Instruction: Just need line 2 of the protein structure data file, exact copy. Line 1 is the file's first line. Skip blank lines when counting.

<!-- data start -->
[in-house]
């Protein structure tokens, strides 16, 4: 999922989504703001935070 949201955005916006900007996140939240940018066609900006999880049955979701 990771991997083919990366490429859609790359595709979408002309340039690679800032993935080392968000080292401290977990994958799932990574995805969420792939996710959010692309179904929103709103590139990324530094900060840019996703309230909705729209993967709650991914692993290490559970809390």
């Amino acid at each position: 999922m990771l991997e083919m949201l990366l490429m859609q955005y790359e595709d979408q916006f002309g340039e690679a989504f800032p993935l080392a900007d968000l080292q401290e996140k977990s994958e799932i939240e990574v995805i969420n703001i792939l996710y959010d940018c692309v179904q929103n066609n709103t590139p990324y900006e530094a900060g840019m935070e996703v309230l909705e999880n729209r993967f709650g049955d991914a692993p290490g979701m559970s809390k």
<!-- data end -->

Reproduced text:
């Protein structure tokens, strides 16, 4: 999922989504703001935070 949201955005916006900007996140939240940018066609900006999880049955979701 990771991997083919990366490429859609790359595709979408002309340039690679800032993935080392968000080292401290977990994958799932990574995805969420792939996710959010692309179904929103709103590139990324530094900060840019996703309230909705729209993967709650991914692993290490559970809390």